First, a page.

Insomnia and suicide risk: a multi study replication and extension among military and high-risk college student samples

Raymond P. Tucker, Robert J. Cramer, Jennifer Langhinrichsen-Rohling, Ricky Rodriguez-Cue, Susan Rasmussen, Nicolas Oakey-Frost, Michael Franks, Craig A. Cunningham

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Abstract

Objective/Background: A clear link between insomnia concerns and suicidal ideation has been shown in a variety of populations. These investigations failed to use a theoretical lens in understanding this relationship. Research within the veteran population has demonstrated that feelings of thwarted belongingness (TB), but not perceived burdensomeness (PB), mediate the insomnia and suicidal ideation relationship. Using two high risk samples, the present investigation replicated and extended this line of inquiry to include interpersonal hopelessness about TB, a key component of the Interpersonal Psychological Theory of Suicide. Methods/Results/Conclusions: Using medical record review and survey data, study 1 replicated the finding that TB is a stronger explanatory factor of the insomnia to suicidal ideation/suicide risk relationship in a sample of N=200 treatment-seeking active-duty personnel. Study 2 found that insomnia symptoms had an indirect effect on suicidal ideation through TB and PB but not interpersonal hopelessness in a sample of N=151 college students with a history of suicidal thoughts and/or behaviors. TB was the only mediator of the insomnia-suicide attempt likelihood link and insomnia to clinically significant suicide risk screening status. Limitations include cross-sectional design of both studies and the lack of formal diagnoses of insomnia. Implications and future research directions are discussed.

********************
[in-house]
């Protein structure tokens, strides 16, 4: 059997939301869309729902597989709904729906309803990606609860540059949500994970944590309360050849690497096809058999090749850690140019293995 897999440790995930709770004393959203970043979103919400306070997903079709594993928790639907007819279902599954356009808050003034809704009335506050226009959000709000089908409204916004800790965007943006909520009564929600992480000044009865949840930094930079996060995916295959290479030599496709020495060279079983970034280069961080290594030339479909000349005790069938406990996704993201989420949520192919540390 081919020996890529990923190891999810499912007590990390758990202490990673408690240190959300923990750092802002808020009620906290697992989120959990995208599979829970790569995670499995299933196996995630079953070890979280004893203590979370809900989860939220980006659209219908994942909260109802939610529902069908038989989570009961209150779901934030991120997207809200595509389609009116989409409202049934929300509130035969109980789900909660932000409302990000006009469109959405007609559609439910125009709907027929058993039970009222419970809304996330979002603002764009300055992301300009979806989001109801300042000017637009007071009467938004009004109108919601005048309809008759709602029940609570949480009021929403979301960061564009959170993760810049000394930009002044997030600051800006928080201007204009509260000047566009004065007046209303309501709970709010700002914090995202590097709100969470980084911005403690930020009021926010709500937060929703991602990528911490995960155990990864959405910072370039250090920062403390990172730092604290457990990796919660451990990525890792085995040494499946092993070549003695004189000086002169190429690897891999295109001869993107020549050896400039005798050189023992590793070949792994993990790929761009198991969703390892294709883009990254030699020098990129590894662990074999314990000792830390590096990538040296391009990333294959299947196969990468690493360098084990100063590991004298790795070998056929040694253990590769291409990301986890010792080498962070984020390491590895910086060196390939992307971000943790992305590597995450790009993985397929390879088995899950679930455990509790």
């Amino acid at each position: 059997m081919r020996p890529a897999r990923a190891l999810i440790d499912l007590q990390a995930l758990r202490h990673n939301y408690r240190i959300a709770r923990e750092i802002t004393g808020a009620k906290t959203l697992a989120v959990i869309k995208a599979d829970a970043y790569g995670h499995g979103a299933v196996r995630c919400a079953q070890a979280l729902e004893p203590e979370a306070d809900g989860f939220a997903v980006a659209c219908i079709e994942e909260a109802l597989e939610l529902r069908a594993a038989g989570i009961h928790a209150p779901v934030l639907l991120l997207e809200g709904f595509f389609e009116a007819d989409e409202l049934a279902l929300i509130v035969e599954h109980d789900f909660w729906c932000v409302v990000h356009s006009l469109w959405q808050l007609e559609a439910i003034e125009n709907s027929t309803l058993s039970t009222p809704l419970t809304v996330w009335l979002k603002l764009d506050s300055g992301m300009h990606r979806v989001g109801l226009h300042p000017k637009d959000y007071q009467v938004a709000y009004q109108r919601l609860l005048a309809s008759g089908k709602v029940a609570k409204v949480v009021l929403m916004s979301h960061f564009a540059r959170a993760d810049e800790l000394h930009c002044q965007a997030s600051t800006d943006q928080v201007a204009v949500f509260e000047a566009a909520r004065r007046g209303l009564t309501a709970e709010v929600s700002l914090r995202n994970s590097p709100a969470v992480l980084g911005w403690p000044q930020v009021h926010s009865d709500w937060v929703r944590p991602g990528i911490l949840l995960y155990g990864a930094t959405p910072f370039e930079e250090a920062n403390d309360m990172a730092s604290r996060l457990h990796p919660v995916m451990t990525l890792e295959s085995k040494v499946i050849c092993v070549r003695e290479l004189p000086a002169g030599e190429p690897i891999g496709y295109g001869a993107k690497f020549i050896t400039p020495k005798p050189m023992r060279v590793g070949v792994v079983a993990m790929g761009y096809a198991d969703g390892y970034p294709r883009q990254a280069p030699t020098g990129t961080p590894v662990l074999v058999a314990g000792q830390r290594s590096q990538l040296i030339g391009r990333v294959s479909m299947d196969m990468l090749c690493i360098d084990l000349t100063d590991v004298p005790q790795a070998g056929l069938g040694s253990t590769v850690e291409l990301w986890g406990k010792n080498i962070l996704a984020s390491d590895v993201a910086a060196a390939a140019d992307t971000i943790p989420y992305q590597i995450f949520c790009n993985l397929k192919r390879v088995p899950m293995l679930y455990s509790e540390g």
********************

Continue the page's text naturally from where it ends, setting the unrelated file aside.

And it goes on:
Original languageEnglish
Pages (from-to)94-104
Number of pages11
JournalSleep Medicine
Volume85
Early online date29 Jun 2021
DOIs
Publication statusPublished - 30 Sep 2021

Keywords

  • insomnia
  • suicidal ideation
  • suicide
  • military
  • interpersonal theory
  • hopelessness
  • sleep

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